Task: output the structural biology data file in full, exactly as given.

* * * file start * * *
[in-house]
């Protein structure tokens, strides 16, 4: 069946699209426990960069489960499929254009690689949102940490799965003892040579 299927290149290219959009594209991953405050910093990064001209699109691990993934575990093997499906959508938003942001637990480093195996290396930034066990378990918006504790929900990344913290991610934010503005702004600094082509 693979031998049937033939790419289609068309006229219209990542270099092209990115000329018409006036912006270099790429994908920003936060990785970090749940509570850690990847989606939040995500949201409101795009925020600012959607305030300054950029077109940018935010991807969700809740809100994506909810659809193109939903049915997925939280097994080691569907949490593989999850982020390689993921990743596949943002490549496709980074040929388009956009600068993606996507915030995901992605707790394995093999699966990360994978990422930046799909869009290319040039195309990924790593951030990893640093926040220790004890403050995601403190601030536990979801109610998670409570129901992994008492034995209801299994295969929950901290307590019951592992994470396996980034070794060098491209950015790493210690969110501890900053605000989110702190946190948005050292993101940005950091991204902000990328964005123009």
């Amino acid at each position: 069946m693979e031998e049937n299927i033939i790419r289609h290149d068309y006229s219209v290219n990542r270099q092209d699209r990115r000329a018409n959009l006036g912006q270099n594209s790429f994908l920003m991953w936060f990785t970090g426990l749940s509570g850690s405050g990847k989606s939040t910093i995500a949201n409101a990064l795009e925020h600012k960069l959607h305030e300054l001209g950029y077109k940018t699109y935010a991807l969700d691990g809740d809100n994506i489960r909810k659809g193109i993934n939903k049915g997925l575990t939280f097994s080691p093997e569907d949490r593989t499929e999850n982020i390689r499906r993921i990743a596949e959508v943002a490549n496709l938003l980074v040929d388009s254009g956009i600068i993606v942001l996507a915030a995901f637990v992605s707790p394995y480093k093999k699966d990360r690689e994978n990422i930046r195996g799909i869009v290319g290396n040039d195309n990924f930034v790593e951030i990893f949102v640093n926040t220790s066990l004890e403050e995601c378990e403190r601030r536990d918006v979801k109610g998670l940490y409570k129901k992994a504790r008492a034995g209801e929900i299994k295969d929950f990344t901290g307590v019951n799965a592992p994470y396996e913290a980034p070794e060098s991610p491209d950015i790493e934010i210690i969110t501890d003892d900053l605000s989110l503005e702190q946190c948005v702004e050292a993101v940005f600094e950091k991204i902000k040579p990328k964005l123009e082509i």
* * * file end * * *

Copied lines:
[in-house]
């Protein structure tokens, strides 16, 4: 069946699209426990960069489960499929254009690689949102940490799965003892040579 299927290149290219959009594209991953405050910093990064001209699109691990993934575990093997499906959508938003942001637990480093195996290396930034066990378990918006504790929900990344913290991610934010503005702004600094082509 693979031998049937033939790419289609068309006229219209990542270099092209990115000329018409006036912006270099790429994908920003936060990785970090749940509570850690990847989606939040995500949201409101795009925020600012959607305030300054950029077109940018935010991807969700809740809100994506909810659809193109939903049915997925939280097994080691569907949490593989999850982020390689993921990743596949943002490549496709980074040929388009956009600068993606996507915030995901992605707790394995093999699966990360994978990422930046799909869009290319040039195309990924790593951030990893640093926040220790004890403050995601403190601030536990979801109610998670409570129901992994008492034995209801299994295969929950901290307590019951592992994470396996980034070794060098491209950015790493210690969110501890900053605000989110702190946190948005050292993101940005950091991204902000990328964005123009």
């Amino acid at each position: 069946m693979e031998e049937n299927i033939i790419r289609h290149d068309y006229s219209v290219n990542r270099q092209d699209r990115r000329a018409n959009l006036g912006q270099n594209s790429f994908l920003m991953w936060f990785t970090g426990l749940s509570g850690s405050g990847k989606s939040t910093i995500a949201n409101a990064l795009e925020h600012k960069l959607h305030e300054l001209g950029y077109k940018t699109y935010a991807l969700d691990g809740d809100n994506i489960r909810k659809g193109i993934n939903k049915g997925l575990t939280f097994s080691p093997e569907d949490r593989t499929e999850n982020i390689r499906r993921i990743a596949e959508v943002a490549n496709l938003l980074v040929d388009s254009g956009i600068i993606v942001l996507a915030a995901f637990v992605s707790p394995y480093k093999k699966d990360r690689e994978n990422i930046r195996g799909i869009v290319g290396n040039d195309n990924f930034v790593e951030i990893f949102v640093n926040t220790s066990l004890e403050e995601c378990e403190r601030r536990d918006v979801k109610g998670l940490y409570k129901k992994a504790r008492a034995g209801e929900i299994k295969d929950f990344t901290g307590v019951n799965a592992p994470y396996e913290a980034p070794e060098s991610p491209d950015i790493e934010i210690i969110t501890d003892d900053l605000s989110l503005e702190q946190c948005v702004e050292a993101v940005f600094e950091k991204i902000k040579p990328k964005l123009e082509i």